Committee to vote on whether to advance Cardona, Walsh nominations

February 11, 2021: The Health, Education, Labor, and Pensions Committee will vote on whether to advance Miguel Cardona and Marty Walsh for full Senate votes.

President Joe Biden (D) and his team have been preparing for the transition between presidential administrations since the election, including selecting senior White House staff and appointees to top government positions.

In 2020, there were 1,472 government positions subject to presidential appointment: 1,118 positions required Senate confirmation and 354 did not. The new administration is also responsible for filling thousands of other positions across the federal government, including in operations and policy. Every weekday, Ballotpedia is tracking potential Cabinet nominees, appointments, and news related to the Biden administration.

  • No committee hearings are scheduled Thursday.
  • The Health, Education, Labor, and Pensions Committee will vote on whether to advance the nominations of Miguel Cardona for secretary of education and Marty Walsh for secretary of labor.


  • The Department of Justice withdrew federal government support for a case against the Affordable Care Act in the U.S. Supreme Court. Several states filed the lawsuit, arguing that the individual mandate provision is no longer a valid exercise of Congress’ authority after Congress eliminated the payment in 2017 and that the rest of the law is invalid due to that provision. Deputy Solicitor General Edwin Kneedler wrote that “it is now the position of the United States that the amended Section 5000A is constitutional” and that, “if this Court nevertheless concludes that Section 5000A(a) is unconstitutional, that provision is severable from the remainder of the ACA.”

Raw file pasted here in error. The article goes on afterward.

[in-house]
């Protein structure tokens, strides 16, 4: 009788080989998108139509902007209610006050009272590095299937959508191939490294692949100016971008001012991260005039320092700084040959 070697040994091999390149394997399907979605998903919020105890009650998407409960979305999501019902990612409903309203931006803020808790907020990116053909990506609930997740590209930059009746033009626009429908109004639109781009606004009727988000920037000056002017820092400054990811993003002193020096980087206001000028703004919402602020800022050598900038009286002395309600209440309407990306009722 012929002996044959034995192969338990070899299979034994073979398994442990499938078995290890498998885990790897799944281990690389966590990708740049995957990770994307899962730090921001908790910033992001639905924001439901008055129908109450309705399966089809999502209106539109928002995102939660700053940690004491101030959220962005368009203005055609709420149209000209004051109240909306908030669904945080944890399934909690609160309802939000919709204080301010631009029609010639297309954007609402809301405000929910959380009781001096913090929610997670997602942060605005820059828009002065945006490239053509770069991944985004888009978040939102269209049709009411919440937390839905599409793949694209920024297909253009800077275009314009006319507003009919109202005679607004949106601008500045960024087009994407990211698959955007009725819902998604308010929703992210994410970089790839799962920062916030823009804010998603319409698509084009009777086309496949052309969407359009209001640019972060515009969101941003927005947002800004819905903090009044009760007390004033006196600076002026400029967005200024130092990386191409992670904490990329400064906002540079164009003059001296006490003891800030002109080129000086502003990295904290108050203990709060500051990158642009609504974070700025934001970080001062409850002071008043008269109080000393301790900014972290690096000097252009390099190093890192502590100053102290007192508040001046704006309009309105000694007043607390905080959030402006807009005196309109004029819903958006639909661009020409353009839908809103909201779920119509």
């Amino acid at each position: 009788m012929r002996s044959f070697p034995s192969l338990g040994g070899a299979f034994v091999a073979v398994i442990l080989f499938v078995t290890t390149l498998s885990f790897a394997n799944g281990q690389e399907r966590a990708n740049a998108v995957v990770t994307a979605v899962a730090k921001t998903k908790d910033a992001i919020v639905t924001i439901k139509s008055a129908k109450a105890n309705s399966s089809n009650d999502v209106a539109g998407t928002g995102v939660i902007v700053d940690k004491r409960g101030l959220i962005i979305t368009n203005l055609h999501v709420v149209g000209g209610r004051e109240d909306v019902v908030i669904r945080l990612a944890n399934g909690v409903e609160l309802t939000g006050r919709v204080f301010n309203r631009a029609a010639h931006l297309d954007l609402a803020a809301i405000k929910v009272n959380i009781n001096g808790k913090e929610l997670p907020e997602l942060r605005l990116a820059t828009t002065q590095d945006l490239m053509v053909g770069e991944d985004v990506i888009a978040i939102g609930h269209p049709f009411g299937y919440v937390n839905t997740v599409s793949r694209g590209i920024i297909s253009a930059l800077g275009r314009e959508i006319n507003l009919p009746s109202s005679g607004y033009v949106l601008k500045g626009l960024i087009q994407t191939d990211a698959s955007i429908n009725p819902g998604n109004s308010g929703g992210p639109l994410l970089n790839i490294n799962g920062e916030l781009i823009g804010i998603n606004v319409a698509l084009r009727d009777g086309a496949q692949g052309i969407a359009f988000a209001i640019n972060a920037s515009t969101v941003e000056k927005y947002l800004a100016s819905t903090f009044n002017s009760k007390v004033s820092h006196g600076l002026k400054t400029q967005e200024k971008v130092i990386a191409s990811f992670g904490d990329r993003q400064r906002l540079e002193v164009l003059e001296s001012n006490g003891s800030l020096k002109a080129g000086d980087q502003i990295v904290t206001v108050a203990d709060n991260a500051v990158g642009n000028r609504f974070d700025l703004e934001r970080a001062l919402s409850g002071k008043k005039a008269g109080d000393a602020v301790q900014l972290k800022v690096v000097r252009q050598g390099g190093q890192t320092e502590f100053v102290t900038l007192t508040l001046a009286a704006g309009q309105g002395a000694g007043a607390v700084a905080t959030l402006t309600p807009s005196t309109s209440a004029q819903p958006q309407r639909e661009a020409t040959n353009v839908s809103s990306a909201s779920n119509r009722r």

• The Department of Justice also asked the U.S. Court of Appeals for the District of Columbia Circuit to hold off on an appeal of a ruling that blocked the Trump administration’s restrictions on the video app TikTok while the Department evaluates the situation. According to the Associated Press, “Trump cited concerns that the Chinese government could spy on TikTok users if the app remains under Chinese ownership.” 
  • Biden signed an executive order related to the coup in Myanmar (Burma) that he said enables the U.S. “to immediately sanction the military leaders who directed the coup, their business interests, as well as close family members.” 
  • William Hyslop, U.S. attorney for Eastern Washington, announced he would resign at the end of February in response to the Biden administration’s request that 56 (all but two) U.S. attorneys appointed by Trump resign. 

Transition in Context

The following chart compares the pace of Senate confirmations for the main Cabinet members—the 15 agency heads in the presidential line of succession—following the inaugurations of Presidents Barack Obama (D) and Joe Biden (D). It does not include Cabinet-rank officials that vary by administration.

Three weeks after their respective inaugurations, Biden had six Cabinet secretaries confirmed and Obama had eleven. A twelfth Obama Cabinet member—Secretary of Defense Robert Gates—was held over from the Bush administration.

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